Kath and I once played a great trick on Richard, our branch manager. Once again we were packing up returns, and the floor was strewn with boxes and that weird polystyrene packing material that looks like miniature prawn crackers. Richard was due back from lunch, so we decided we’d fill a box with nothing but polystyrene, and tape it up as he came back in. Our timing was perfect. He’d just come back onto the shop floor when we called him over. Kath and I each took one end of the box and really struggled to lift it.
‘Give us a hand with this, please, Rich,’ I said. ‘I think it might be too heavy for the couriers.’ Richard braced himself to take the strain. Kath and I winked at each other and tossed the box into his arms. If we’d had CCTV in those days, the image of Richard’s face would have been priceless.
In Dillons, we had a large cardboard cut-out of the Michelin Man, which came as part of the new travel guides promotion. When we took the display down we left the figure in Goods-in as an unofficial motivational tool. Every day, the Michelin Man would have a new speech bubble pinned to it: ‘Have you taken stock out?’, for example, or ‘Take your mug back to the staff room!’ (The back area behind Goods-in was the smoking area.) One day, nobody had bothered to add a speech bubble to it. Helen mentioned it while we were walking in, and I told her that he was having ‘a bit of a Zen day.’
Later that morning, she asked me a question to which I didn’t have an answer. I replied, ‘To quote the Michelin Man, —’ and pulled a silly face. She laughed so much she fell over one of the plinths on the island fixtures, in the middle of a shop full of customers.
Lisa was terrified of spiders, and we decided to exploit this fact when a child left a plastic spider in the kids’ section. We used fishing line to hang banners and display material in the windows, so we had a big reel of it tucked behind the counter. A couple of us fixed the spider to the end of the line and gently lowered it over the banisters, so that it descended very slowly to the back desk downstairs. Lisa was sitting there, engrossed in some ordering, when it entered her field of view. That was another moment which called for CCTV.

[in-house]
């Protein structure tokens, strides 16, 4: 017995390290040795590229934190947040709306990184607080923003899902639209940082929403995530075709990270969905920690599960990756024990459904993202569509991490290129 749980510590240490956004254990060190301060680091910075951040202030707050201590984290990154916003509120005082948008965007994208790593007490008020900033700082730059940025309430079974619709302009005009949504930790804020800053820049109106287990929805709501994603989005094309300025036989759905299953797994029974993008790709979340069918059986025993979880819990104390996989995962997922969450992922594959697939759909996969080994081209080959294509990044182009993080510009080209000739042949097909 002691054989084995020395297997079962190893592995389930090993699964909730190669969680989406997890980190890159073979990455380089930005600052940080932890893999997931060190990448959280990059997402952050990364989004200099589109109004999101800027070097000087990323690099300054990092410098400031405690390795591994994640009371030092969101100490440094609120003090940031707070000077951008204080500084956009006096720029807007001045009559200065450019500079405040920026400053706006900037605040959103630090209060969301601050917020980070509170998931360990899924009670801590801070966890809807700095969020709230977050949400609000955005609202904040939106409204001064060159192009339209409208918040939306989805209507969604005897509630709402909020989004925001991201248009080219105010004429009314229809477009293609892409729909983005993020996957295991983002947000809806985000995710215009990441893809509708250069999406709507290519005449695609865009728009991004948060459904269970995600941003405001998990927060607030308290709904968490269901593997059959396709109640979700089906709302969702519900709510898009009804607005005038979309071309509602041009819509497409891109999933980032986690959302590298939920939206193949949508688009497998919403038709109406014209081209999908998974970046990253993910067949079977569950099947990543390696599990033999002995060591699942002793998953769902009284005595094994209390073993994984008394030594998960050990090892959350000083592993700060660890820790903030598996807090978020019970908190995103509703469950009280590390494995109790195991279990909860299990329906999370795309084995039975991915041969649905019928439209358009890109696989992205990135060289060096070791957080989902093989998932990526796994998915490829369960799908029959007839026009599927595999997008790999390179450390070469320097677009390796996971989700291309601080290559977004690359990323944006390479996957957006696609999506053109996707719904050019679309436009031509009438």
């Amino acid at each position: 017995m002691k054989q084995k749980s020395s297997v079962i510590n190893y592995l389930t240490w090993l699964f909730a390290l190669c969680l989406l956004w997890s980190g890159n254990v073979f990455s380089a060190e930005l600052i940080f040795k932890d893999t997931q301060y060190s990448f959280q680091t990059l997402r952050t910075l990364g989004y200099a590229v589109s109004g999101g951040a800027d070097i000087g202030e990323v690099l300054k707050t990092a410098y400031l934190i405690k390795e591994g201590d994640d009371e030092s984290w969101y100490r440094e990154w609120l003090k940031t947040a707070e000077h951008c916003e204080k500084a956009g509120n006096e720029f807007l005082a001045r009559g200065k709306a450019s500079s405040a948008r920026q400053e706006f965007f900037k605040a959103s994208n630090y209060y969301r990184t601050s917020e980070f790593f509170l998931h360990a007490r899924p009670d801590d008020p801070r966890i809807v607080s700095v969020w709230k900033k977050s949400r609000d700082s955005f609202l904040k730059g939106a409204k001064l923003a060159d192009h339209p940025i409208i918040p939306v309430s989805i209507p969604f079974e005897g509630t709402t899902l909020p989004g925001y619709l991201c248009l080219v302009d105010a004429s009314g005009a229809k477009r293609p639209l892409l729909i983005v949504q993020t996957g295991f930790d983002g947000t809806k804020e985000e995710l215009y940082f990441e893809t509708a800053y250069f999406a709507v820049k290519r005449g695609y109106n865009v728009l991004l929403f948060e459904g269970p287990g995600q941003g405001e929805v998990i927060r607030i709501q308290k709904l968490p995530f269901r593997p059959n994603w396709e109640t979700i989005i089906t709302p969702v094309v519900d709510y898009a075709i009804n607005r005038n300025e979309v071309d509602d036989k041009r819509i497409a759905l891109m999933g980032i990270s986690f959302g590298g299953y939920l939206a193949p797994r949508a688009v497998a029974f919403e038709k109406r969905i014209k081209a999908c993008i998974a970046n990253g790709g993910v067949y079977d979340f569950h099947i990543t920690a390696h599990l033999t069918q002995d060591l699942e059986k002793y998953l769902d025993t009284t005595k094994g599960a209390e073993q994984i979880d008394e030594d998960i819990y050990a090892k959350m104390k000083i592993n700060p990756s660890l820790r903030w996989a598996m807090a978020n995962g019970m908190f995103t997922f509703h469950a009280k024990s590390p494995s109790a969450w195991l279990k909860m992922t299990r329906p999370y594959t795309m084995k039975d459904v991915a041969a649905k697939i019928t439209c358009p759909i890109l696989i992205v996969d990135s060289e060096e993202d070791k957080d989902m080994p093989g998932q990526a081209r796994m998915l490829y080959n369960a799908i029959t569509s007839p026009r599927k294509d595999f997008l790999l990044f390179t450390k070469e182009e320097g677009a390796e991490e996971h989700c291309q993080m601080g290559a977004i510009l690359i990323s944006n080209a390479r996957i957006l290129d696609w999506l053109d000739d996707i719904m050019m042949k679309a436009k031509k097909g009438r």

My cruellest prank, though, was aimed at Carolyn. She was a student who only worked Saturdays, so I used to see her every other week. Her love life was unstable at best, and every time I saw her it turned out that she’d upgraded her last boyfriend for someone else. Anyway, it was April 1st and I was in Goods-in clearing a backlog of small parcels. I always had the radio on in there – for timechecks as much as anything – so when the 10am news bulletin came on I popped my head round the door of the shop.
‘Carolyn,’ I called. ‘You’re in Swansea Institute, aren’t you?’
‘Yes,’ she replied. (I knew full well that she was a student there, of course.)
‘Oh, right,’ I said, pretending to be worried. ‘It’s just been on the news that there’s a case of suspected meningitis in Morriston Hospital. They’re asking students at the Institute to look out for the symptoms.’
One of the methods by which meningitis can spread, I warned her, was by kissing an infected person. This (as far as I knew) was total bollocks,but it was enough to scare the pants of a 19-year-old student. For the rest of the morning, I kept nipping out onto the shopfloor and giving her fictitious updates on the spread of the outbreak. She’d almost managed to convince herself that she was displaying all the classic symptoms when lunchtime arrived. I was on my way downstairs when I looked back at her and said, ‘Oh, by the way – April Fool!’